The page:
A veteran-committed company understands military culture and values (e.g., collaboration, caring for one another) and has trained its civilian teams to attend to veterans’ emotional and spiritual growth in addition to their professional aptitude. If the company is truly only concerned with productivity and revenue but professes a culture of inclusiveness and team building, the veteran will see right through that façade.
These companies recognize the talents, value and benefits a veteran brings to the workforce. They have created veteran-centric sustainable and scalable programs to attract, recruit, onboard and retain veterans, and they utilize current veteran employees as part of their recruitment and retention efforts. They have ongoing training programs to grow and mentor the veteran into leadership positions within the company. They have systems and processes in place to help veterans avoid the pitfalls of career challenges and to grow personally and professionally. These companies also take into account the importance of the veterans’ families and support systems.
A veteran-committed company has built retention programs for veterans. “These companies have successfully created outreach and sourcing programs and management training programs to ensure leadership understands the veteran and their spouse’s needs and cultural differences,” says John DiPiero, Colonel, USAF, Ret, and Senior Communications Partner at USAA Veteran Engagement. USAA’s commitment to veterans is demonstrated by its high veteran employee retention rates and programs for outreach to veteran communities to help with other needs beyond just the job transition. “Veteran-committed companies support community efforts, recognizing that it is often in the veteran’s best interest to remain close to home,” DiPiero says.
Hiring and firing veterans because they could not succeed in a company serves no one - the veteran leaves feeling rejected and disappointed, and the company might consider the effort to hire veterans too much work. Veteran-committed companies recognized that they need to have well-defined training programs to help the veteran employee succeed and integrate into the company and into a successful career path. They have built peer-to-peer, buddy-mentoring programs (similar to the military system) to ensure the veteran’s emotional and spiritual well-being is attended to.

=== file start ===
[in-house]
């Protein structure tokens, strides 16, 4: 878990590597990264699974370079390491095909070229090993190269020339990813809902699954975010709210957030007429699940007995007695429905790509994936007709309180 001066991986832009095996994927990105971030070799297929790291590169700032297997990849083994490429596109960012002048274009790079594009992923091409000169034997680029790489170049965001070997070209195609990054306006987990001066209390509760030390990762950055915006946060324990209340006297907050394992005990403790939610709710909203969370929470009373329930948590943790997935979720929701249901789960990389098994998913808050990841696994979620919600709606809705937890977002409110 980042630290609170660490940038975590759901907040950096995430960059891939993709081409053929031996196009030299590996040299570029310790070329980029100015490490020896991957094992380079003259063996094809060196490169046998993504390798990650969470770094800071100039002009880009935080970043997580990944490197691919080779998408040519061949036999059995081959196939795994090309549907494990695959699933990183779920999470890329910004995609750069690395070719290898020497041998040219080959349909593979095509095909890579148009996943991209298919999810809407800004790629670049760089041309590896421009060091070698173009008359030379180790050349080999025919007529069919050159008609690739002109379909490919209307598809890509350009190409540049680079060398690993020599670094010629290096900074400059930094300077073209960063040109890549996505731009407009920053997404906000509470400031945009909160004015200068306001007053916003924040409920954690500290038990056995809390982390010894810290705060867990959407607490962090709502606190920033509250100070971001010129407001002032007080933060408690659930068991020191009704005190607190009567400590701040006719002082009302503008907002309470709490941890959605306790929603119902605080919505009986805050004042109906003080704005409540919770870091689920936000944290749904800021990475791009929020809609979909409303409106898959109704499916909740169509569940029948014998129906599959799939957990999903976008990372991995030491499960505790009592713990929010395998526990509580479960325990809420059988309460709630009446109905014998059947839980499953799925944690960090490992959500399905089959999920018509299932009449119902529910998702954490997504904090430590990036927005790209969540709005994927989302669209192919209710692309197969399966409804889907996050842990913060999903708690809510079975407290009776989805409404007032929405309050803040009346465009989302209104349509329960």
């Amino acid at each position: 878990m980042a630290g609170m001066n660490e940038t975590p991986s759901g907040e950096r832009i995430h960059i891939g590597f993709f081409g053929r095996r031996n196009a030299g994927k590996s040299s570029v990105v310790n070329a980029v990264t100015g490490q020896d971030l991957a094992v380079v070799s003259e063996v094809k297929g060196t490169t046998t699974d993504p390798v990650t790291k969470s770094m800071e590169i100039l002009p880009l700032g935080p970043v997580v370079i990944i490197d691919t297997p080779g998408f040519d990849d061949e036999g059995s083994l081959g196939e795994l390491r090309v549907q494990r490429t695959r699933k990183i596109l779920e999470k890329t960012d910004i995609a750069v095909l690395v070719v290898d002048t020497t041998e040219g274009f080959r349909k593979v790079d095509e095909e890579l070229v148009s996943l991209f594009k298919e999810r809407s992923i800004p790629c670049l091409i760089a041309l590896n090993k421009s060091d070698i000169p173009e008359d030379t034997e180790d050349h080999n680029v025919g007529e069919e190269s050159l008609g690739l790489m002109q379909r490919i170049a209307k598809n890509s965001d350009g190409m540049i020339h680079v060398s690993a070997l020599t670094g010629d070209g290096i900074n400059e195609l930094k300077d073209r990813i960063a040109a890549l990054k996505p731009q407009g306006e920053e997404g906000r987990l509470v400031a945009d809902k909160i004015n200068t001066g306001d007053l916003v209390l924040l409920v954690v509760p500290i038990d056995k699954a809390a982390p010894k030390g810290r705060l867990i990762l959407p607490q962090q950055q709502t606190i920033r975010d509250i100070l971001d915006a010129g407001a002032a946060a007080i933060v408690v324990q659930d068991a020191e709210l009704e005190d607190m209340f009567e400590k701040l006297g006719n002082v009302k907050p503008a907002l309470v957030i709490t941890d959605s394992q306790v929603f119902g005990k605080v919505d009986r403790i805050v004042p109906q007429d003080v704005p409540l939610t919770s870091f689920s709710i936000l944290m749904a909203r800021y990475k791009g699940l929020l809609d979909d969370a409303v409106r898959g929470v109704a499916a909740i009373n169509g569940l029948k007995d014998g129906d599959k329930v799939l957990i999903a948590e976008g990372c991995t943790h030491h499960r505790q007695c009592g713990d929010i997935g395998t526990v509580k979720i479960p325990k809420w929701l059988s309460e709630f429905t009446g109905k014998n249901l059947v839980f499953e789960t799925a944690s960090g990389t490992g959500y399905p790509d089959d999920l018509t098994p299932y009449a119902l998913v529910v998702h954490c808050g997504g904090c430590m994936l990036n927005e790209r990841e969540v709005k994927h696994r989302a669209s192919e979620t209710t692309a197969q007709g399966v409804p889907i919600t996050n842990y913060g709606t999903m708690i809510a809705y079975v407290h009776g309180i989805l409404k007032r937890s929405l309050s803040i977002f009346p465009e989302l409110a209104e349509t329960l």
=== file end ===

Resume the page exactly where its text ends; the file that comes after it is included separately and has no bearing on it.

These companies show consistency and they walk the talk of their commitment by employing veterans in senior management and leadership positions. They show young employees what to aspire to by giving leadership responsibility to those who have earned it and who have demonstrated the values of the company. Veteran-committed companies live by example and follow a strict focus on mission and vision in building their brand.
Starting today, put yourself in the control position - identify your strengths and values, research and learn about employers who align with your values, and use your personal brand strategy to network yourself into those companies.
Lida Citroën is an international reputation management and personal branding specialist. She is also the author of the new book “Your Next Mission: A personal branding guide for the military-to-civilian transition” (www.YourNextMissionBook.com).